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The Blank Slate: The Modern Denial of Human Nature Hardcover – September 30, 2002
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From Publishers Weekly
In his last outing, How the Mind Works, the author of the well-received The Language Instinct made a case for evolutionary psychology or the view that human beings have a hard-wired nature that evolved over time. This book returns to that still-controversial territory in order to shore it up in the public sphere. Drawing on decades of research in the "sciences of human nature," Pinker, a chaired professor of psychology at MIT, attacks the notion that an infant's mind is a blank slate, arguing instead that human beings have an inherited universal structure shaped by the demands made upon the species for survival, albeit with plenty of room for cultural and individual variation. For those who have been following the sciences in question including cognitive science, neuroscience, behavioral genetics and evolutionary psychology much of the evidence will be familiar, yet Pinker's clear and witty presentation, complete with comic strips and allusions to writers from Woody Allen to Emily Dickinson, keeps the material fresh. What might amaze is the persistent, often vitriolic resistance to these findings Pinker presents and systematically takes apart, decrying the hold of the "blank slate" and other orthodoxies on intellectual life. He goes on to tour what science currently claims to know about human nature, including its cognitive, intuitive and emotional faculties, and shows what light this research can shed on such thorny topics as gender inequality, child-rearing and modern art. Pinker's synthesizing of many fields is impressive but uneven, especially when he ventures into moral philosophy and religion; examples like "Even Hitler thought he was carrying out the will of God" violate Pinker's own principle that one should not exploit Nazism "for rhetorical clout." For the most part, however, the book is persuasive and illuminating.
Copyright 2002 Cahners Business Information, Inc.
From Library Journal
Pinker moves from How the Mind Works to how human nature works, offering a theory that ably blends instinct and choice.
Copyright 2002 Reed Business Information, Inc.
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Top Customer Reviews
Some things could have been stressed more than they were. Somewhere (I have the Kindle edition, which makes it hard to find stuff if you forget to highlight it) he lists some bullet points referring to traits of what he calls intuitive responses that are part of our original nature, which are often at odds with the conditions imposed on us by the intricate culture we have evolved in the last 10-15,000 years. This implies that there are two distinct aspects of human evolution, 1) the slow process of animal evolution dating back several million years and proceeding one individual generation at a time (source of the intuitive traits) and 2) the express train (or rocket ship) of cultural evolution that began with the invention of language and agriculture (or, one could say, with the first syllogism). When we talk about human evolution, we tend to speak as if these were one and the same thing. This reminds me of the baseball story (famously applied to George W. Bush) about the man who was born on third base and thought he had hit a triple. Pinker's book is a major attempt to make these two processes distinct, but I think the message is obscured by the proliferation of arguments about side issues.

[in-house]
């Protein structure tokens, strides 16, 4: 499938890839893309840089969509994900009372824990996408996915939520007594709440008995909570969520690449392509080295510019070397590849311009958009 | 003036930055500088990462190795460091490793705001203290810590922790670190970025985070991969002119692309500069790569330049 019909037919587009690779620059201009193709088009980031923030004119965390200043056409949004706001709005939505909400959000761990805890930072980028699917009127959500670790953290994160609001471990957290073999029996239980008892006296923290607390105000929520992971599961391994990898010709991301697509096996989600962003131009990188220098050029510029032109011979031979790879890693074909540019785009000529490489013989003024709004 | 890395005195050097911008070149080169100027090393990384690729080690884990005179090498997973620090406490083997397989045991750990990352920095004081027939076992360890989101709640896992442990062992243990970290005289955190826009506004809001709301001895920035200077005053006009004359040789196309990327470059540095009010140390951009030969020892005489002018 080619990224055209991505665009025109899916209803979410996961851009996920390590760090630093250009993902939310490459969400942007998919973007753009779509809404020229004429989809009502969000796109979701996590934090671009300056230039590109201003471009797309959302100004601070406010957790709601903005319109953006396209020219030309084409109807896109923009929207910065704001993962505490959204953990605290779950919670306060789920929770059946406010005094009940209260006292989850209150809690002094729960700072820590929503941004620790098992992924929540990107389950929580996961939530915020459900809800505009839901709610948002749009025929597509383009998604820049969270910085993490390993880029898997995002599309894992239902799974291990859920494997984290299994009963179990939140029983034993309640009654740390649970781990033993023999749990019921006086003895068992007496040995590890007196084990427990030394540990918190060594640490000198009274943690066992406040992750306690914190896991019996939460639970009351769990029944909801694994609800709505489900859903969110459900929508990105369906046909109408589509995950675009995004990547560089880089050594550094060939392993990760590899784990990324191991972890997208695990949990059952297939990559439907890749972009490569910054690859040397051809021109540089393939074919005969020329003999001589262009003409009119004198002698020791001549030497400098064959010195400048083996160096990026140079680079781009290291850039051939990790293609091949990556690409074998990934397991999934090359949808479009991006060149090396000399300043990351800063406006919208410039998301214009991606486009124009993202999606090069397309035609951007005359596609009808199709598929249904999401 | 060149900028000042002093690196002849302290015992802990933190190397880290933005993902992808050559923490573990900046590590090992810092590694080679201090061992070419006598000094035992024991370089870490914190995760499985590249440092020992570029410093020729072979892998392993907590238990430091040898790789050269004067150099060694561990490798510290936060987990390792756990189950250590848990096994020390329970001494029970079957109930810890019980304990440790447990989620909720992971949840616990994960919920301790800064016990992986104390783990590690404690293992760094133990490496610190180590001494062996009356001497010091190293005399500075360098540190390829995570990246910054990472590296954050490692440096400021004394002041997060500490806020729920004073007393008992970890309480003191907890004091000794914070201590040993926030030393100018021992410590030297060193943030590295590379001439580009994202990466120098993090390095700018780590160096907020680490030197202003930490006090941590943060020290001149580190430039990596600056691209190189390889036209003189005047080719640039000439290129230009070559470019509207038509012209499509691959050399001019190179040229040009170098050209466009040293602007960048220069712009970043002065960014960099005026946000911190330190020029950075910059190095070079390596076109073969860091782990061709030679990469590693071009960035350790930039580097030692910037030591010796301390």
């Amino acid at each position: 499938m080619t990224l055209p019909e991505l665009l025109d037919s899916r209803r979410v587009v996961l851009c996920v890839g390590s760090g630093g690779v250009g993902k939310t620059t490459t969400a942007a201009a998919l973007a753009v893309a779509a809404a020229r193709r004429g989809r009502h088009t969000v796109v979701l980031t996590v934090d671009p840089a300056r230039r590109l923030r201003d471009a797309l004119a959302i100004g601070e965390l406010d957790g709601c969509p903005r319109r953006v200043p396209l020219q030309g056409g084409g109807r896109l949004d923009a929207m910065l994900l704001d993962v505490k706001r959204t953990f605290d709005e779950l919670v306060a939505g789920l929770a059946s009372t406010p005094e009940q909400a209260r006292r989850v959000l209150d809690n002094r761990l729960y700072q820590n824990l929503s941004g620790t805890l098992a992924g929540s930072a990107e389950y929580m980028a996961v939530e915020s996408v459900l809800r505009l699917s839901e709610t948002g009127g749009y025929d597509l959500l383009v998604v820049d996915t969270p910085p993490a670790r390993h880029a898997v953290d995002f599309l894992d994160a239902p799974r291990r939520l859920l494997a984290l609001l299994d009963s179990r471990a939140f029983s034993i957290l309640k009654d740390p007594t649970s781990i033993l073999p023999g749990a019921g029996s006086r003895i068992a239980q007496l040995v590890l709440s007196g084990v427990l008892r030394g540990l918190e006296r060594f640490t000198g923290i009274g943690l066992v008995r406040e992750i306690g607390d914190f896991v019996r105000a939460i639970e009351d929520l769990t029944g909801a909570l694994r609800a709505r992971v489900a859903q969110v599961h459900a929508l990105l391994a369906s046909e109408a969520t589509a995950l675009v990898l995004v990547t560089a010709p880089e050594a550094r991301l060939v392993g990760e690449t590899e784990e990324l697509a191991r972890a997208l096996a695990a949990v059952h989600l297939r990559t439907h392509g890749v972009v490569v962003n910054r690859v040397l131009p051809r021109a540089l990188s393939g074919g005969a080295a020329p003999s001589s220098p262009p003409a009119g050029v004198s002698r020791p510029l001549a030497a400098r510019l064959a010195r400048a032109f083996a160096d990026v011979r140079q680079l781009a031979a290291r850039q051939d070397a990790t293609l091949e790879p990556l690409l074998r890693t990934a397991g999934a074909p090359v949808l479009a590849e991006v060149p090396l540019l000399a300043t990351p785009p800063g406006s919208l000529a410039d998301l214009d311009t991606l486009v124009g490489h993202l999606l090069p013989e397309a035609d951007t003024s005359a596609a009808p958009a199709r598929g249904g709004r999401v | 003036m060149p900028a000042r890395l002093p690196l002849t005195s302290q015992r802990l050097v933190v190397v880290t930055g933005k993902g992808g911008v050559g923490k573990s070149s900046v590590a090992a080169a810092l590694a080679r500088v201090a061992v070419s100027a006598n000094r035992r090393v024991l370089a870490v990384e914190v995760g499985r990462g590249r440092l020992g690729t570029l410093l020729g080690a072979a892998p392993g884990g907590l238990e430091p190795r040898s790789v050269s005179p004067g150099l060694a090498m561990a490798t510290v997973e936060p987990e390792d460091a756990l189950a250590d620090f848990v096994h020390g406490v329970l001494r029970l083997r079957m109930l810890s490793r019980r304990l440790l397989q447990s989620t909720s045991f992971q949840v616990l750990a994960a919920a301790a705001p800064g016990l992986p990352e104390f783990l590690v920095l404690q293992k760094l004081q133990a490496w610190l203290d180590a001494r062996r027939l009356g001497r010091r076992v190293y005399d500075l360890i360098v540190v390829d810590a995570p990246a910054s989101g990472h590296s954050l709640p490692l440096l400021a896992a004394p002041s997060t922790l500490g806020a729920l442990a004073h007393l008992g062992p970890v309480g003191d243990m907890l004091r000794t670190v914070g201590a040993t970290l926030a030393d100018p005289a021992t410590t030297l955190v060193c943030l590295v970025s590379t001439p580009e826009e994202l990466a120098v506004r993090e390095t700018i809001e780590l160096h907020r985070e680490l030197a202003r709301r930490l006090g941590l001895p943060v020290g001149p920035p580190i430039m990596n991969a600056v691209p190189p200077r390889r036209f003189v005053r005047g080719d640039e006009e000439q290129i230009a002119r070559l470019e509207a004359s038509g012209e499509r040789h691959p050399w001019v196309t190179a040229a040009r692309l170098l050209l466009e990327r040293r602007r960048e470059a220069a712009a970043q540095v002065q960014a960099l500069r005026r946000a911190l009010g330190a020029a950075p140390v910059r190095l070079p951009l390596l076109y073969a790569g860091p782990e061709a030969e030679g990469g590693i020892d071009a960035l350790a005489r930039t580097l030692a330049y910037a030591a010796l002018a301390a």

Also, in the chapter on gender, the discussion about rape and other forms of involuntary sexual activity passed over (without emphasis) a fact that I believe has great relevance here: humans are almost unique in mammal species in having concealed ovulation and in lacking any definite season of estrus, which seems of utmost significance with regard to sexual consent. Animals, by and large, don't have a rape problem, and don't need to deal with the 1001 issues of sexual relations that humans handle on a daily basis.
The first part of the book examines the theory of "the blank state," the position that Pinker targets in much of the rest of the book. He notes some of the bitter academic politics going with the struggle over the question of the nature of human nature. Academics advocating the view that biology and evolution play a role in influencing human nature have often suffered at the hands of their critics (some egregious examples are included in the book). However, Pinker argues that we will develop a much richer understanding of humankind if we consider the variety of influences on human nature and move away from the sterile (my words, not his) blank slate metaphor.
Indeed, much of my academic research has focused on how an understanding of the life sciences can enrich our understanding of politics (I am a political scientist). An awareness of the neurosciences, evolutionary theory, genetics, and so on enrich our understanding of policy choices and our understanding of political behavior. Pinker, by addressing the myth of the blank slate, does a boon for those who have a richer, more integrated sense of human nature.
If you are interested in human behavior and its causes you need to read this book.
His other two books are much better.